Researchers reveal noise reduction mechanisms of local blowing
Yu LIU | 03/01/2024

Circular cylinders placed in uniform flow induce the phenomenon of vortex shedding, leading to structural vibrations and aerodynamic noise (Aeolian tone), which are commonly encountered in engineering applications such as pantographs of high-speed trains, tower structures of wind turbines, landing gears of aircraft, and many other applications. Vortex shedding not only triggers structural vibrations but also generates unstable lift force and increases drag force, posing a threat to the stability and safety of engineering structures.

Associate Professor Yu Liu’s research group from the Department of Mechanics and Aerospace Engineering at the Southern University of Science and Technology (SUSTech) has recently made important progress in the study of circular cylinder flow noise reduction mechanisms by local blowing. This work has investigated the influence of a method within the active control category, namely local blowing, on the flow around a cylinder, elucidating its noise reduction mechanism, and exploring the optimal blowing angles to enhance the efficiency of active control.

Their paper, entitled “Flow and aerodynamic noise control of a circular cylinder by local blowing”, has been published in the Journal of Fluid Mechanics.

This study employed synchronized measurement techniques of surface pressure, far-field noise, and Particle Image Velocimetry (PIV) to investigate the impact of local blowing techniques applied at different angles on the aerodynamic noise generated by flow around a cylinder. Ultimately, it was found that setting the local blowing angle at ±41° resulted in the most effective noise reduction.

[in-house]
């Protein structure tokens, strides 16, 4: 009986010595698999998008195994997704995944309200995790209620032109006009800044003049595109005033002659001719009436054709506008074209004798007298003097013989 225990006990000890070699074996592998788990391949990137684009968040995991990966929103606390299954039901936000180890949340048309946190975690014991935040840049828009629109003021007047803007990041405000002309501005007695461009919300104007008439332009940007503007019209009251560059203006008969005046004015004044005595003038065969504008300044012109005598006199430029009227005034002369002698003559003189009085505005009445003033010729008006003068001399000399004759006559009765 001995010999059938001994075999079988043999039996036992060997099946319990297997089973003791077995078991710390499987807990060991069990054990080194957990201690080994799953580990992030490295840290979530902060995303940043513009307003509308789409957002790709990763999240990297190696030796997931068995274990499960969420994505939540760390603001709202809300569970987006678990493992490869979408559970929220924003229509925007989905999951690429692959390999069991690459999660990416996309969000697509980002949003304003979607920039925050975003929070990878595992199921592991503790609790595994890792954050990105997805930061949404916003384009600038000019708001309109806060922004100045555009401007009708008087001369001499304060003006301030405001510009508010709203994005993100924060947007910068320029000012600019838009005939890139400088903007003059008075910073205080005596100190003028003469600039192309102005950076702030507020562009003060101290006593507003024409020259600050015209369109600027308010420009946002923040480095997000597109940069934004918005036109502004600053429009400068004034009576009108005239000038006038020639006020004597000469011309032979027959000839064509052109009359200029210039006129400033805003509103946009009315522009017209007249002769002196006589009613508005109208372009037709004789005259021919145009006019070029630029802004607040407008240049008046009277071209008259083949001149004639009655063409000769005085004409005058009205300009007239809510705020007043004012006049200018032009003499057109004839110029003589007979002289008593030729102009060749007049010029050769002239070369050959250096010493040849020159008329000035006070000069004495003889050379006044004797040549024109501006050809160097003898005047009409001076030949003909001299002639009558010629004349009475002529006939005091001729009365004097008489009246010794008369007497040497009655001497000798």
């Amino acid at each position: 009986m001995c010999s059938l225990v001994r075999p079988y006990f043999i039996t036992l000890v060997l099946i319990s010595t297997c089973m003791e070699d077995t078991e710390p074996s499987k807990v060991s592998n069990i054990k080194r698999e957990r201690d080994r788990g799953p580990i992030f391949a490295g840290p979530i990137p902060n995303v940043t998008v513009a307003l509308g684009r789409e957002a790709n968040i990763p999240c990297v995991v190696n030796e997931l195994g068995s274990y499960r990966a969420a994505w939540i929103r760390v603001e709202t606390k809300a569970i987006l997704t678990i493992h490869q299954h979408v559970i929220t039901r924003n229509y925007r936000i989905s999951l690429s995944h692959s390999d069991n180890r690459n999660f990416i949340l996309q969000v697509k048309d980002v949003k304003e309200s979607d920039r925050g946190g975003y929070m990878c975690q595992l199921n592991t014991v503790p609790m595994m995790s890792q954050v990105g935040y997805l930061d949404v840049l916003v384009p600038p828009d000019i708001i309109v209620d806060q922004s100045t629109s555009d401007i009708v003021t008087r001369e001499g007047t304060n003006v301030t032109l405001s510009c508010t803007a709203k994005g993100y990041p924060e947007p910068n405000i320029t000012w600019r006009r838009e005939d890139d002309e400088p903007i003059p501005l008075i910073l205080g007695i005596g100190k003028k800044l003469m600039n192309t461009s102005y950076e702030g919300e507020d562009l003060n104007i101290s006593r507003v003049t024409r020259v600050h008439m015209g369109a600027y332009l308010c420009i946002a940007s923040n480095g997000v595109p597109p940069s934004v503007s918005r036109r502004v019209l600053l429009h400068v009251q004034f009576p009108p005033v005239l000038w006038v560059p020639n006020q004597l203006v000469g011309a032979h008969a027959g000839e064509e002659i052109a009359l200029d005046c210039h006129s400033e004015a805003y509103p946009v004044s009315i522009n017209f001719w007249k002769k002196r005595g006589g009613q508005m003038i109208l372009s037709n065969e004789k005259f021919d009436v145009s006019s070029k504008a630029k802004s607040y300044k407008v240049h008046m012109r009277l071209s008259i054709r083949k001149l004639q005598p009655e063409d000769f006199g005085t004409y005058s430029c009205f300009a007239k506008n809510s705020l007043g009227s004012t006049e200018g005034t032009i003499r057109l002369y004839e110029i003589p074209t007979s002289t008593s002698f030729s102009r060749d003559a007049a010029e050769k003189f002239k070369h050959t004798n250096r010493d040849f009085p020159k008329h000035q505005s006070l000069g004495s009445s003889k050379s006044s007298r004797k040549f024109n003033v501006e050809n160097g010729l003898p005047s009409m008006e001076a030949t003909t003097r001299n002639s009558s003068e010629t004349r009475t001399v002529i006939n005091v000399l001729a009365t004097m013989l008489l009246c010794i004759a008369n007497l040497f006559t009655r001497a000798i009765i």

The experiments described in this paper were conducted in the Aerodynamic Acoustics Wind Tunnel at SUSTech. A special circular cylinder was designed with active blowing capabilities and surface pressure measurement points. The blowing holes on the cylinder were utilized to eject air along the spanwise direction at specific azimuthal angles to investigate the effect of local blowing on vortex-induced noise. Finally, through synchronized measurements with a set up depicted in Figure 1, the direct influence of local blowing on the flow field was evaluated, thereby revealing the mechanisms behind vortex shedding and noise generation.

Figure 1. Experiment set up

The experimental results indicate that local blowing can effectively alter the flow field structure around the cylinder, thereby influencing the shedding of wake vortices and the generation of aerodynamic noise. The experiment found that the optimal noise reduction effect at ±41° blowing angle is attributed to the reduction in the entrainment of vortices by blowing, leading to an enlargement of the vortex formation region, as depicted in Figure 2. The larger vortex formation region necessitates the feedback signals to expend more energy to traverse a longer distance before impinging on the cylinder surface, thereby weakening the surface pressure fluctuations and far-field noise.

Figure 2. Normalized instantaneous vorticity field and vorticity iso-surface at different times

This study experimentally verifies the feasibility of the local blowing method in controlling the shedding of vortices and aerodynamic noise around a cylinder, in particularly the local blowing angle of ±41°, by combining synchronized measurements of surface pressure, far-field noise, and wake flow field. The mechanism is summarized in Figure 3. This finding is significant in guiding the design of efficient fluid control and aerodynamic noise reduction methods.

Figure 3. Summary of the main flow characteristics and mechanism of local blowing

Senior Research Fellow Reza Maryami in Assoc. Prof. Yu Liu’s group is the first author of this paper. Assoc. Prof. Yu Liu is the corresponding author, with SUSTech as the first affiliation.

This study was supported by the National Natural Science Foundation of China (NSFC), Department of Science and Technology of Guangdong Province, and the Natural Science Foundation of Shenzhen Municipality.

Apart from the noise reduction mechanisms of local blowing, Prof. Liu’s group has also produced a series of original works recently on flow field numerical simulation, near-wall and far-field pressure measurements, and optimization of drag and noise reduction for SPCC, which have been published in the Journal of Sound and Vibration, Physics of Fluids, and Aerospace Science and Technology.


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2024, 03-01

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